Climax: apocalyptic house party at the end of the world

The films of Gaspar Noe have always possessed an aura of the psychedelic. The shimmering, flickering fluorescence of his environments; the freewheeling, drifting motions of his cinematography (by regular collaborator Benoit Debie); and the dream-like, pseudo-philosophical mutterings of his characters all evoke the LSD experience. Frequent allusions to drug culture and trip-films like 2001 cement a particular psychotropic ambiance that forms the essence of his work. Irreversible and Enter the Void, in particular, demonstrate Noe’s grasp of trip mechanics – the ways in which elated highs can become horrific lows in an instant.

It comes as no surprise, therefore, that Climax’s bad-trip dance party straight into the bowels of hell feels like the movie the Argentinian provocateur has been working towards for years. A diverse troupe of dancers (mostly acting newcomers, aside from Sofia Boutella) rehearse and party the harsh winter away in a secluded, seedy school. One night, they’re delighted to find that a choreographer has made them a copious quantity of sangria only to realise, an hour later, that an unknown assailant has spiked the punch with acid.

Climax is best thought of as a work in two acts, or a continuous 96-minute experimental dance piece. For its first 45 minutes, Noe introduces us to our characters by way of VHS interview tapes and tipsy conversation – fluid camerawork, sexy dance moves, and a bouncy mood indicate that the group is in relative harmony. The television, however, tells us a different story – stacked alongside the interview tapes are copies of Suspiria, Salo, Posession, and Un Chien Andalou amongst other provocations – films which will be incredibly relevant to the madness which is to transpire. And as the group becomes drunker and drunker, the dancers begin to reveal more violent, nasty tendencies that threaten to spill over into real life conflict.

We’re only faced with the opening credits once the acid has hit and, from then onwards, it’s a downward spiral into darker and darker territory: violence, sexual assault, incest, death and more. Despite the lack of a narrative, Noe’s propulsive direction catapults Climax into spheres of greatness. His camera swirls and swoons around the dancers, at times in what feels like a seamless long take, at others fading in and out in a way that feels like blinking.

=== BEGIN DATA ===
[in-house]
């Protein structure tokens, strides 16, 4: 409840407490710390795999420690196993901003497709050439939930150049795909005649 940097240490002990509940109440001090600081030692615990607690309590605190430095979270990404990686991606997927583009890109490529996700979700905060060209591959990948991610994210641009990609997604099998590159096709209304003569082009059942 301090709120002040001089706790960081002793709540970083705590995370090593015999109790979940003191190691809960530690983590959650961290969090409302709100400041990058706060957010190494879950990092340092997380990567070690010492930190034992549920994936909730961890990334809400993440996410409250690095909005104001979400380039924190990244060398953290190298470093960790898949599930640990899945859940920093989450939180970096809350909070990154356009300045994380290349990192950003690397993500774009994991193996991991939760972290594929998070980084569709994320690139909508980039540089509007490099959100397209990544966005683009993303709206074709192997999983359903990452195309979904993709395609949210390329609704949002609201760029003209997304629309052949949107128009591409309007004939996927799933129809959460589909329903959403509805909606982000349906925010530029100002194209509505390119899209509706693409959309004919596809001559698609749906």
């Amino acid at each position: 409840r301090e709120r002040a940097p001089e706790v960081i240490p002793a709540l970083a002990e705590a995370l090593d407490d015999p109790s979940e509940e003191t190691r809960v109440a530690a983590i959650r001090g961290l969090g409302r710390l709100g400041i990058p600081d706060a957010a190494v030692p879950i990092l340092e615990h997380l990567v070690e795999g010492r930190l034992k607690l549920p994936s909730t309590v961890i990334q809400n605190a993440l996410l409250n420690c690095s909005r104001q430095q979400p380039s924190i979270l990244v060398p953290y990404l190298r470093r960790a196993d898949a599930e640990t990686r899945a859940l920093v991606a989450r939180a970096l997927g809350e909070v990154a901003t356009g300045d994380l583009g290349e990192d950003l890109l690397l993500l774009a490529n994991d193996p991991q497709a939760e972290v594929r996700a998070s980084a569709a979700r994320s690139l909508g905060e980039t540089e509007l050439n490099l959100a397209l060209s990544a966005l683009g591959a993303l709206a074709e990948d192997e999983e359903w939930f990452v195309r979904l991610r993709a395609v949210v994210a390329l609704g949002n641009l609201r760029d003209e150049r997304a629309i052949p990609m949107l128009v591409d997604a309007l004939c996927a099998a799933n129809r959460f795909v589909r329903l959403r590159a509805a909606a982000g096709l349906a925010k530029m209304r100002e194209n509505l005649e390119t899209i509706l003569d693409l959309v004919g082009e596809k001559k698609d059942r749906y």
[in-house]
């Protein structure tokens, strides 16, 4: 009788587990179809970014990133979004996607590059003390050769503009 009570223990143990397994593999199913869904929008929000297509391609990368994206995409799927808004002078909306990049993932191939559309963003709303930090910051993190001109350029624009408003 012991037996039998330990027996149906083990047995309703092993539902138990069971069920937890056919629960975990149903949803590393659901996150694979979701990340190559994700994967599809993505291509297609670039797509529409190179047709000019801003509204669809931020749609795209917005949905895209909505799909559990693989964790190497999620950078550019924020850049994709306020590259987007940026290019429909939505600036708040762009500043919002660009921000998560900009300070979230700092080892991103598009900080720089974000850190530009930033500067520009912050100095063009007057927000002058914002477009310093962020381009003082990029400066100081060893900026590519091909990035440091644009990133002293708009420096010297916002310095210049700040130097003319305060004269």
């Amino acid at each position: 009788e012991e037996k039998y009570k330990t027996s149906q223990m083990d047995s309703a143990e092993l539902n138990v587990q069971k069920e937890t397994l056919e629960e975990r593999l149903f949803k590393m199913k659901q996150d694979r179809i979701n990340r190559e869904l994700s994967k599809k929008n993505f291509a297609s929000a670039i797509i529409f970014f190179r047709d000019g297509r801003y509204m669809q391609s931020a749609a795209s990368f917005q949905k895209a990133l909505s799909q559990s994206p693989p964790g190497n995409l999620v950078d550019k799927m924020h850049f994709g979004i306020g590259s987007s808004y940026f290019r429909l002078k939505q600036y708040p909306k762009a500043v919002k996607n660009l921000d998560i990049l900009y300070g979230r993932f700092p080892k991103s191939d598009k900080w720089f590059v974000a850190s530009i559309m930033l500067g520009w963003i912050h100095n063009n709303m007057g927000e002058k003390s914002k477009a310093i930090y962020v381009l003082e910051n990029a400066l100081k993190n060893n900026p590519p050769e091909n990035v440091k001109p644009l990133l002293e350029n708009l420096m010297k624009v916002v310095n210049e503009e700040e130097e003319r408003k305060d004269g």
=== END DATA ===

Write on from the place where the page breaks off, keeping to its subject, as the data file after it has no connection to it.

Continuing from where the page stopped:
Lighting is always half-way between fetishistic Refn and even more fetishistic strip club – fading from voyeuristic red to sickening neon green and dirty blue with elegant nonchalance. Sometimes the camera faces the action head on; at other times it captures events from above; at others it revolves, sickeningly, in loop-the-loops and inversions as if on a rocket-propelled rollercoaster. In a particularly bravura closing sequence, the world is completely inverted for a good five minutes, bathed in electric, dangerous crimson as scenes reminiscent of Sodom and Gomorrah rage violently around the frame.

Pounding, sweaty dance routines generate so much cinematic energy that I was practically jumping out of my seat to join the party. Similarly, the soundtrack is absolutely banging. From Daft Punk to Aphex Twin, and even an incredible new cut from Thomas Bangalter, this is a horror movie that I found myself head-bobbing to for almost the entire runtime. But as the film progresses, the actor’s moves become more and more distressing until they ultimately begin to channel queasy body horror. Noe’s camera lingers and letches over naked, flailing, bloody shapes doing awful things to themselves and each other.

For those more able to, erm, empathise with Noe’s characters, Climax begins to grow extra-sensory limbs that threaten to strangle viewers at every turn. Because the physical and mental behaviour of the characters on LSD is so eerily realistic, flashbacks are incredibly likely despite the fact that Noe never tips his visual field into hallucination. The sense that things are totally out of control and brutal paranoia that can come with a bad trip possesses the spirit of Climax – creating an oppressive, sinister atmosphere. Yet there’s a potent strain of blacker-than-black humour here too: the way Boutella’s character reacts to a painting of a forest, or getting her hands trapped in her own tights caused more than a few laughs in the audience.

Despite all the vicious nastiness, Climax never becomes the opportunistic exploitation shocker that we’ve come to expect from Noe – which is a good thing. When ‘only’ 25 people walked out of its Cannes premiere, the enfant terrible seemed on the verge of tantrum, but the departure from provocation for provocation’s sake allows for his work to be genuinely distressing without ever tipping over into camp schlock. If anything, the lack of shock tactics makes the work all the more shocking – realistic and horrifying.

This movie should come with a health warning. It will intoxicate you and thrill you, but it will also terrify you. You’ll feel completely out of control, unable to do anything but grip your armrests and pray for a merciful comedown. In this world, Lucy ain’t in the Sky with Diamonds, she’s thrashing around on the floor, screaming, covered in her own blood. Climax is Noe’s masterful, sickening house party at the end of the world.


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